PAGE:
The outstanding success of Crazy Rich Asians highlights the power of cinema to dismantle long-held stereotypes about Asians through relatable narratives in a way that music like K-pop has failed to do. So keep the singers, we need actors to crossover.
It has been 25 years since The Joy Luck Club poignantly weaved together the stories of Chinese-Americans that spanned different generations. The quarter century that separates The Joy Luck Club and the newly released romantic-comedy Crazy Rich Asians is one of the reasons why the film is generating buzz.
In particular, in the current social-political infused environment that has blossomed in Hollywood where calls for more inclusionary and accurate representations of varied ethnicities, cultures, genders, and sexual orientations are increasing in volume, many are asking why it has taken so long for another majority-Asian movie to be made.
Of course, there are other reasons why the film has topped the U.S. box office. It is enjoyable, entertaining, well made, and contains a love story that while fantastical, is also approachable and relatable to the public at large. The significance of the film is related to why we watch movies.
Movies and scripted series are a form of immersive entertainment where moviegoers can suspend reality to enjoy supernatural characters and places. Moreover, films also have the amazing ability to place viewers in situations and adopt perspectives of people who are different from ourselves. In doing so we empathize with these on-screen characters growing angry when they are wronged, squeamish and embarrassed in awkward situations, and fearful when they are in danger.
Having a majority-Asian film that covers love, family, class, and culture provide a much-needed narrative that not only Asia-Americans felt reflected their experiences, but also offered a lens that others could use to see and understand those experiences as well. What does it mean when millions in the U.S. and around the world have access to stories like the one in Crazy Rich Asians? What happens when people see dynamic relationships, emotions, and lives of the characters in the film? Answer: it changes minds.
Those who have kept up with the fantastic content flowing out of Hong Kong, Korea, India, and other places in Asia are well aware of, and used to, various narratives of Asians. The U.S. at large is not. It has been 25 years since The Joy Luck Club. In the span before and since the nominal film was released, the vast majority of Asian (or Asian inspired) films that found their way into theaters where set sometime in the past and usually included some form of martial art or heavily relied on action to engage western audiences.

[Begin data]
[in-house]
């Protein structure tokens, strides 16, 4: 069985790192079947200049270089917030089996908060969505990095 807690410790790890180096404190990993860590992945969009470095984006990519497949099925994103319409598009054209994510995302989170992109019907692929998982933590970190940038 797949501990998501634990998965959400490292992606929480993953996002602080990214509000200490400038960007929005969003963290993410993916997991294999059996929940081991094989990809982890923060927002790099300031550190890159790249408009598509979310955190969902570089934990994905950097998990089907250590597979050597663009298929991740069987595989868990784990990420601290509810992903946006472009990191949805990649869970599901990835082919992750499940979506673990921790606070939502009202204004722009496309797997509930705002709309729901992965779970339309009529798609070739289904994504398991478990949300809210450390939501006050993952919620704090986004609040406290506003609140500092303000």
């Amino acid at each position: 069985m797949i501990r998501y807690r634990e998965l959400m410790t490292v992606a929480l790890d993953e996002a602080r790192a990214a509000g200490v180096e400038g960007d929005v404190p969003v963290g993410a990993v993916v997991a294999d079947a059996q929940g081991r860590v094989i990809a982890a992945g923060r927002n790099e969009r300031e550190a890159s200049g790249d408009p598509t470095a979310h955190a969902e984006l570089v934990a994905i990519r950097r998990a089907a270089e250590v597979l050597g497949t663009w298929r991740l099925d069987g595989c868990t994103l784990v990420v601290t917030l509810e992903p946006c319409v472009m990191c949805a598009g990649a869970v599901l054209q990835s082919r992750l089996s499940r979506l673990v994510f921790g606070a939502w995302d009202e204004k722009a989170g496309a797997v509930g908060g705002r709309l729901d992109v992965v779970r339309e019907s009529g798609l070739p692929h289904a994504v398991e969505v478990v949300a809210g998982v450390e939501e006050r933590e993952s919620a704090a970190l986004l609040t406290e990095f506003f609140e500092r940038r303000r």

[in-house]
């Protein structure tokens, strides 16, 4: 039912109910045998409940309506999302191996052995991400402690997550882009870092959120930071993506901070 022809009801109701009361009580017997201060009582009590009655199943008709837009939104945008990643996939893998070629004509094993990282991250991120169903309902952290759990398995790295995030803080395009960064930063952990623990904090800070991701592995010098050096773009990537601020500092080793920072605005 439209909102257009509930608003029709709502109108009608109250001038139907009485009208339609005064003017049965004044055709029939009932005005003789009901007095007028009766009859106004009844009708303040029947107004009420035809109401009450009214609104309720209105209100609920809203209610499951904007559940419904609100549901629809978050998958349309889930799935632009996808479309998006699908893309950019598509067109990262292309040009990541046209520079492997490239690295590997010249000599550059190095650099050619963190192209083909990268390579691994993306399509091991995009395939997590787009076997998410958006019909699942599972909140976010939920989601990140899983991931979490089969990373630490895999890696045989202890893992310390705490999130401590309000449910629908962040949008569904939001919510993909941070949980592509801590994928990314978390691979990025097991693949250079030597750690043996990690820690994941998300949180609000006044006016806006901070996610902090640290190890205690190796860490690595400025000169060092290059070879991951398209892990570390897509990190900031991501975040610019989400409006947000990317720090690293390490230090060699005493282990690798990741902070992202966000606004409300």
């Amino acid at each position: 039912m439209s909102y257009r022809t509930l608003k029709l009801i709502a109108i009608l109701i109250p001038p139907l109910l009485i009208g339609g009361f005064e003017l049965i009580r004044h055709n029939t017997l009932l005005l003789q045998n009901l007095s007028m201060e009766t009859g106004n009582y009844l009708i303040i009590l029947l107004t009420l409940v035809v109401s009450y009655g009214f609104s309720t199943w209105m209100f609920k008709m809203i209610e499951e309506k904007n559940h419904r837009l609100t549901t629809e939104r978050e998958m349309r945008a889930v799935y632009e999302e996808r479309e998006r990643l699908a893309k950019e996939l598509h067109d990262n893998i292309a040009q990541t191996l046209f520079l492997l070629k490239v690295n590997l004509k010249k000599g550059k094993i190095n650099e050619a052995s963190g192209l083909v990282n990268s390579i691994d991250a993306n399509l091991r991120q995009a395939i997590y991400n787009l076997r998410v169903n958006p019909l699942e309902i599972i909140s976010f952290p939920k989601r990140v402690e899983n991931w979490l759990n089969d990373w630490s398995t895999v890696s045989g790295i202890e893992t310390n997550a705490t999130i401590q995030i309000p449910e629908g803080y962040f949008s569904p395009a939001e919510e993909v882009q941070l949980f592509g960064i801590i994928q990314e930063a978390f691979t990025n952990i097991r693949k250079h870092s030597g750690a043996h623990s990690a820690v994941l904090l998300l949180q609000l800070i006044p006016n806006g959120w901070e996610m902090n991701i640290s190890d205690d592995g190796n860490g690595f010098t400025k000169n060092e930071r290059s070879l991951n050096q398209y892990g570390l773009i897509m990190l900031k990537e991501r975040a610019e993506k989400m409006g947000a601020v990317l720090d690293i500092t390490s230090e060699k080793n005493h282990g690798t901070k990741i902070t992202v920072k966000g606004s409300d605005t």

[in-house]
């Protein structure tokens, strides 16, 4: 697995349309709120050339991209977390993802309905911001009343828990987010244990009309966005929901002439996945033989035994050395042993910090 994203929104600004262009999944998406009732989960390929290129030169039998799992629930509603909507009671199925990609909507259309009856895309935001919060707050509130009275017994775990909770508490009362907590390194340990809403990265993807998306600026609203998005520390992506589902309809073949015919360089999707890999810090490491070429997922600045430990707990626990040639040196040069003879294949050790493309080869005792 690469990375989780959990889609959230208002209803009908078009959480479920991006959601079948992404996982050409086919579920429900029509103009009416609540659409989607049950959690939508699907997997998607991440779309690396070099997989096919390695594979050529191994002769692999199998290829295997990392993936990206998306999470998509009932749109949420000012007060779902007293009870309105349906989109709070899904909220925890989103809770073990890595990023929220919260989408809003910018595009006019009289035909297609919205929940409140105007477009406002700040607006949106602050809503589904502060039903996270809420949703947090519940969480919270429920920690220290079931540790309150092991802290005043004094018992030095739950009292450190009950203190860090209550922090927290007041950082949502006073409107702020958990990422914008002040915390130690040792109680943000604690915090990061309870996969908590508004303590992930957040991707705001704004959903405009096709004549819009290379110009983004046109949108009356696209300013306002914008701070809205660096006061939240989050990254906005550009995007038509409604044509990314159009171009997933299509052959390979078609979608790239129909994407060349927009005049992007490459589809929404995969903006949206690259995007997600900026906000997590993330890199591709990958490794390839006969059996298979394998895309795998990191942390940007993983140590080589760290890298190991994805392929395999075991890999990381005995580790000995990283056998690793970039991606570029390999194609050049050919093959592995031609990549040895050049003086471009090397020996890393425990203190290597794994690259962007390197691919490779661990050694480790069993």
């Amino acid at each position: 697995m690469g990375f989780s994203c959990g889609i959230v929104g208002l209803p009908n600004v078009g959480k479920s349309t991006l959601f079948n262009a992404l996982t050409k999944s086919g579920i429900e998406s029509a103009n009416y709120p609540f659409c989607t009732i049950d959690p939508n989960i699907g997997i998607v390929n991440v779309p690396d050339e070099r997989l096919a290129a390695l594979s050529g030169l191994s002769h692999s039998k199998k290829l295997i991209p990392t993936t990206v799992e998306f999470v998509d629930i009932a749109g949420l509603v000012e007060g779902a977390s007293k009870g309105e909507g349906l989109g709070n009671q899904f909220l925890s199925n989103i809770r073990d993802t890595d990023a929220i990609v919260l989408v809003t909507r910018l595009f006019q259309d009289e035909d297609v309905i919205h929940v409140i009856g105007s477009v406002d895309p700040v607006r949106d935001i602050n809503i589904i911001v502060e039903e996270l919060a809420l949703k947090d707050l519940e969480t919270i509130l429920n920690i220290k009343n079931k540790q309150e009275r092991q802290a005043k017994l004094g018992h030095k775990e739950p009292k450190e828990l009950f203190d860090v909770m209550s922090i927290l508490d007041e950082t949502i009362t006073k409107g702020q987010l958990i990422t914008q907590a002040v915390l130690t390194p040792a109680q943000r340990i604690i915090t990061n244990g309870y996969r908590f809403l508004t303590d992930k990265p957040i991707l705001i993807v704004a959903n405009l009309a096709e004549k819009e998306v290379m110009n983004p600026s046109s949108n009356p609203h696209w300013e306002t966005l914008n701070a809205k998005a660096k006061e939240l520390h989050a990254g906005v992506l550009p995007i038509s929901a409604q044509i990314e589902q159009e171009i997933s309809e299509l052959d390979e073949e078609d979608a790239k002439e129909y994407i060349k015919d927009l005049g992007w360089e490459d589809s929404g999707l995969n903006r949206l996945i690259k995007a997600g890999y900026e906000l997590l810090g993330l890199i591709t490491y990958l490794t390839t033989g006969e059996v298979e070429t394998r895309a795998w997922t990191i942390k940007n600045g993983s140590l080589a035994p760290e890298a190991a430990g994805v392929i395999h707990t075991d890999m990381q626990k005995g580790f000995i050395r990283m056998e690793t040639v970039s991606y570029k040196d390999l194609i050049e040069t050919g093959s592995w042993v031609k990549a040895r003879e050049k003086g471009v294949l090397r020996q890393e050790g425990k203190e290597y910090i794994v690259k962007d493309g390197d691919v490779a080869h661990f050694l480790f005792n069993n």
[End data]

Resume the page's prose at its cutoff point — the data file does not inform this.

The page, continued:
The difference is the modernity of Crazy Rich Asians, which can be seen in its characters. Rachel Chu (Constance Wu), is smart, bold, and a professor of economics and game theory at New York University. Likewise, in conjunction with hunky lead Nicholas Young (Henry Golding), they are flipping the script on long-held stereotypes of Asians in the U.S. like being quiet, passive, and both men and women viewed as very feminine.
Now some may argue that the influx of K-pop into the western mainstream entertainment has also played a part in changing these stereotypes. Sure, groups like BTS and GOT7 are making considerable moves in the U.S., but the music is not groundbreaking (K-pop is based on music style founded in the west after all); the majority of songs’ lyrics are in a different language making them unapproachable to some, usually feeds into stereotypes, and ideas attached to the image of K-pop still persist.
I don’t mean to dismiss music in any way — it is universal after all. However, in addition to musical artists crossing over to western popular culture, it would be great to see actors like Gong Yoo, Gong Hyo-jin, Lee Byung-hun (already has to a certain extent), Jun Ji-hyun, Yoo In-ah, Jo In-sung, and so many more appear in works like Bae Doona has managed to do.
These actors have taken on many different roles that are highly complex and posses a depth of character that needs to be seen. In combination with Asian-American rising stars, I want other actors to crossover and continue to break antiquated ideas and narrative of what it means to be Asian today.
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